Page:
written and directed by Nick Love and released in 2009, is a remake of
the film of the same name from 1988. It tells the story of a young man
by the name of Dominic, who likes dressing sharp and heading out on the
town, but isn’t
too keen on putting in a hard day’s
work with his Dad. But Dom is a good kid at heart; the worst he and his
best mate Terry (Billy Seymour) might get up to is to smoke the odd
joint or yell random abuse at strangers.
turning point is a night out that goes wrong when Terry provokes the
wrath of another nightclub patron, who turns out to be
(Paul Anderson,) the head of the dangerous West Ham football firm.
Bex to try to smooth things over and to prevent the gang targeting his
friends. Dom then follows Bex, hounding him and copying the gang
leader’s every move until he is finally invited to join. It all starts
out as fun: hanging out with his older, funnier new mates, having a
laugh and generally carrying on, but it turns serious when Dom gets
caught up in the bitter feud between two rival hooligan firms.
that strikes you about ‘the firm’ is just how much the sport that these
characters proclaim to support has been sidelined in favour of wanton
violence. The teams that the rival gangs follow are only mentioned a few
times throughout the movie. The sport itself is only depicted once, and
even then only as a grubby back-street training drill that bears little
resemblance to the beautiful game.
motivation is derived solely from elevating his own social standing. He
truly sees hooliganism as a way to raise himself above the masses, to
things turn sour and he is humiliated by the rival firm, his motivation
reverts to something much more basic: revenge.
character leads a double life in this film. On one side he is a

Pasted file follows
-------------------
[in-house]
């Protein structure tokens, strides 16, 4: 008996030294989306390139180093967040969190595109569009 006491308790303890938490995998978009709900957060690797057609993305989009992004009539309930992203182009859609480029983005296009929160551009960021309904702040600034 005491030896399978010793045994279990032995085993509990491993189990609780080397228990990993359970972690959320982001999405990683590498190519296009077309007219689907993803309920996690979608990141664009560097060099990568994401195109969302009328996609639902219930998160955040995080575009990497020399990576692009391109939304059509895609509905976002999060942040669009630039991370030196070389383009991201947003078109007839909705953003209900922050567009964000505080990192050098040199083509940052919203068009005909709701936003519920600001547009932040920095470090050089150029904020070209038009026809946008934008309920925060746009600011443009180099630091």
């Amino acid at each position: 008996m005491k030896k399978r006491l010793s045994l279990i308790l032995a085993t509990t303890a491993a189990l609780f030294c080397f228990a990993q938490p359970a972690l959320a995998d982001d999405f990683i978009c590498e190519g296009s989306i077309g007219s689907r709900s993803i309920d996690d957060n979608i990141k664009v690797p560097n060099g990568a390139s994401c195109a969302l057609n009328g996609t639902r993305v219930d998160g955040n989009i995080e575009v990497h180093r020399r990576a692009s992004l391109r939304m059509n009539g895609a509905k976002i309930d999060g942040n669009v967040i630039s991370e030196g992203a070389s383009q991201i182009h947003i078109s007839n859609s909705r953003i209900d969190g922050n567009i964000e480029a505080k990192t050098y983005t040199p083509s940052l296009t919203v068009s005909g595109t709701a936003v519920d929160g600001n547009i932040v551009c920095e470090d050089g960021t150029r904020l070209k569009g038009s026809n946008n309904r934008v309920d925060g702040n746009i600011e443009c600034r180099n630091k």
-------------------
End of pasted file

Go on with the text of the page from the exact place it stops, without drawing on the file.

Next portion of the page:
respected real-estate agent with a loving wife and a young son. But when
he steps into those hooligan shoes everything changes. The suit
disappears in favour of a tracksuit, and the haircut changes from
something sleek and sophisticated to a drooping, brutish fringe. It’s a
clever technique on behalf of the film-makers, almost like a Dr Jekyll
and Mr Hyde mechanic.
Anderson puts in a gripping performance as this megalomaniac. The Bex
character is utterly irredeemable and horrible, but he transfixes you in
a way that only the best movie villains can achieve.
Vedder is also good as Bob, Dominic’s
father. He starts out as your typical gruff, daggy suburban Dad, but
this gives way to genuine dismay as he realises the strength of the hold
that the gang has over his son. Vedder’s
loving, protective yet powerless portrayal of the character is very easy
to empathise with.
scenes in which the two mobs clash are confronting and believable. In
these moments the film’s
soundtrack drops away, to be replaced by the angry murmurs and roars of
the approaching gang. Once the fights break out it’s
sheer bedlam, a mix of incomprehensible shouts and jeers. These scenes
were mostly filmed using hand-held cameras, putting you right in the
middle of the chaos.
Audio and Video:
urban setting of ’The Firm’ has been captured in crisp detail on this
Blu-ray. The soundtrack is very sparse, in keeping with the original
film, with bursts of colour provided by pop tracks from the 80’s.
has a very blunt way of telling its story, and a habit of trying to
force us into the appropriate emotional response. While we do grow to
care about these characters, the resolution is less than satisfying.
The individual elements are good: the cinematography,
the performances of the actors, the soundtrack. But somehow as a whole
it doesn’t feel quite complete. Good, but it won’t be everyone’s cup of